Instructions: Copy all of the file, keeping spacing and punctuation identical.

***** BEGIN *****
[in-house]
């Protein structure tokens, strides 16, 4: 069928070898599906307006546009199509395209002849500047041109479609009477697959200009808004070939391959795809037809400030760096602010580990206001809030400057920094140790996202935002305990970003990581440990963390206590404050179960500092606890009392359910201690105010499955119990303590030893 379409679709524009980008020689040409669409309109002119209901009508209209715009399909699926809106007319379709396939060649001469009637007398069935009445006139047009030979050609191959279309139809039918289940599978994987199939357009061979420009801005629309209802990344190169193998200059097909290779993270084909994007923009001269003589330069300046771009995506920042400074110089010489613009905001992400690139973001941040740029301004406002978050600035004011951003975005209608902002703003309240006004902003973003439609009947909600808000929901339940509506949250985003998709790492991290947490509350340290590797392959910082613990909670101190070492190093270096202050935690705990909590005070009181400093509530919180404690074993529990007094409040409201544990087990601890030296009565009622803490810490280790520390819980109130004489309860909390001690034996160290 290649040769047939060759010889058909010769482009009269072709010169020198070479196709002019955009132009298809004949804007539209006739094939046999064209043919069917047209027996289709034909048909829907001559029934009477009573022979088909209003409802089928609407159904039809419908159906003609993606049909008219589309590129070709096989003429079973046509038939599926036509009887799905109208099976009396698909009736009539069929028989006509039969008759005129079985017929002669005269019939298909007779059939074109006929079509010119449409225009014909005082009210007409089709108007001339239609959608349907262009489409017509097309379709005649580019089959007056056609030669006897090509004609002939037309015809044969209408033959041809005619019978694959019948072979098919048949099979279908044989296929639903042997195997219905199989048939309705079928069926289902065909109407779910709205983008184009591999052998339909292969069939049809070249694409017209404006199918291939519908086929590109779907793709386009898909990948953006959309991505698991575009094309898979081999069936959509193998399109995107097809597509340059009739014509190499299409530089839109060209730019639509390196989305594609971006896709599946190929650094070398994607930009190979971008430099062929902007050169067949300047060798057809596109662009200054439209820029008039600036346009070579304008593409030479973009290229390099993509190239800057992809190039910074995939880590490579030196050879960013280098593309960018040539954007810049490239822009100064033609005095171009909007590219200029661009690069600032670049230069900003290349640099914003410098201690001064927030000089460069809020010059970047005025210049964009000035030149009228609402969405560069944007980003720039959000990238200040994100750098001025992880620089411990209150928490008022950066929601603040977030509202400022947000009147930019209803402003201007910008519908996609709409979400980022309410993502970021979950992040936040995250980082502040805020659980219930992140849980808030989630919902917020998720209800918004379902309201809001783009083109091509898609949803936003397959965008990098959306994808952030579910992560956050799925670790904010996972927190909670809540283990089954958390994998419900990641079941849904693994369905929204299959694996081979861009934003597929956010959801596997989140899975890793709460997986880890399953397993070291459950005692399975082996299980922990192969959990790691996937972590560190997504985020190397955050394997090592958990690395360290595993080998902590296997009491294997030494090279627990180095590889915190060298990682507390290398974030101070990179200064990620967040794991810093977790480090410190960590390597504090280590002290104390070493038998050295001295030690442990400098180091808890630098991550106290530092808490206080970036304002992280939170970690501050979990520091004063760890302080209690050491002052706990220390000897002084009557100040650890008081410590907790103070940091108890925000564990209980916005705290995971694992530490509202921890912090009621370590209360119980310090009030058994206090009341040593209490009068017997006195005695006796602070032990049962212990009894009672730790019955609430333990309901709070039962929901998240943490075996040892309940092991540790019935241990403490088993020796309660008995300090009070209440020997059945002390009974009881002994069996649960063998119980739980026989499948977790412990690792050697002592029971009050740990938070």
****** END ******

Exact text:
[in-house]
């Protein structure tokens, strides 16, 4: 069928070898599906307006546009199509395209002849500047041109479609009477697959200009808004070939391959795809037809400030760096602010580990206001809030400057920094140790996202935002305990970003990581440990963390206590404050179960500092606890009392359910201690105010499955119990303590030893 379409679709524009980008020689040409669409309109002119209901009508209209715009399909699926809106007319379709396939060649001469009637007398069935009445006139047009030979050609191959279309139809039918289940599978994987199939357009061979420009801005629309209802990344190169193998200059097909290779993270084909994007923009001269003589330069300046771009995506920042400074110089010489613009905001992400690139973001941040740029301004406002978050600035004011951003975005209608902002703003309240006004902003973003439609009947909600808000929901339940509506949250985003998709790492991290947490509350340290590797392959910082613990909670101190070492190093270096202050935690705990909590005070009181400093509530919180404690074993529990007094409040409201544990087990601890030296009565009622803490810490280790520390819980109130004489309860909390001690034996160290 290649040769047939060759010889058909010769482009009269072709010169020198070479196709002019955009132009298809004949804007539209006739094939046999064209043919069917047209027996289709034909048909829907001559029934009477009573022979088909209003409802089928609407159904039809419908159906003609993606049909008219589309590129070709096989003429079973046509038939599926036509009887799905109208099976009396698909009736009539069929028989006509039969008759005129079985017929002669005269019939298909007779059939074109006929079509010119449409225009014909005082009210007409089709108007001339239609959608349907262009489409017509097309379709005649580019089959007056056609030669006897090509004609002939037309015809044969209408033959041809005619019978694959019948072979098919048949099979279908044989296929639903042997195997219905199989048939309705079928069926289902065909109407779910709205983008184009591999052998339909292969069939049809070249694409017209404006199918291939519908086929590109779907793709386009898909990948953006959309991505698991575009094309898979081999069936959509193998399109995107097809597509340059009739014509190499299409530089839109060209730019639509390196989305594609971006896709599946190929650094070398994607930009190979971008430099062929902007050169067949300047060798057809596109662009200054439209820029008039600036346009070579304008593409030479973009290229390099993509190239800057992809190039910074995939880590490579030196050879960013280098593309960018040539954007810049490239822009100064033609005095171009909007590219200029661009690069600032670049230069900003290349640099914003410098201690001064927030000089460069809020010059970047005025210049964009000035030149009228609402969405560069944007980003720039959000990238200040994100750098001025992880620089411990209150928490008022950066929601603040977030509202400022947000009147930019209803402003201007910008519908996609709409979400980022309410993502970021979950992040936040995250980082502040805020659980219930992140849980808030989630919902917020998720209800918004379902309201809001783009083109091509898609949803936003397959965008990098959306994808952030579910992560956050799925670790904010996972927190909670809540283990089954958390994998419900990641079941849904693994369905929204299959694996081979861009934003597929956010959801596997989140899975890793709460997986880890399953397993070291459950005692399975082996299980922990192969959990790691996937972590560190997504985020190397955050394997090592958990690395360290595993080998902590296997009491294997030494090279627990180095590889915190060298990682507390290398974030101070990179200064990620967040794991810093977790480090410190960590390597504090280590002290104390070493038998050295001295030690442990400098180091808890630098991550106290530092808490206080970036304002992280939170970690501050979990520091004063760890302080209690050491002052706990220390000897002084009557100040650890008081410590907790103070940091108890925000564990209980916005705290995971694992530490509202921890912090009621370590209360119980310090009030058994206090009341040593209490009068017997006195005695006796602070032990049962212990009894009672730790019955609430333990309901709070039962929901998240943490075996040892309940092991540790019935241990403490088993020796309660008995300090009070209440020997059945002390009974009881002994069996649960063998119980739980026989499948977790412990690792050697002592029971009050740990938070």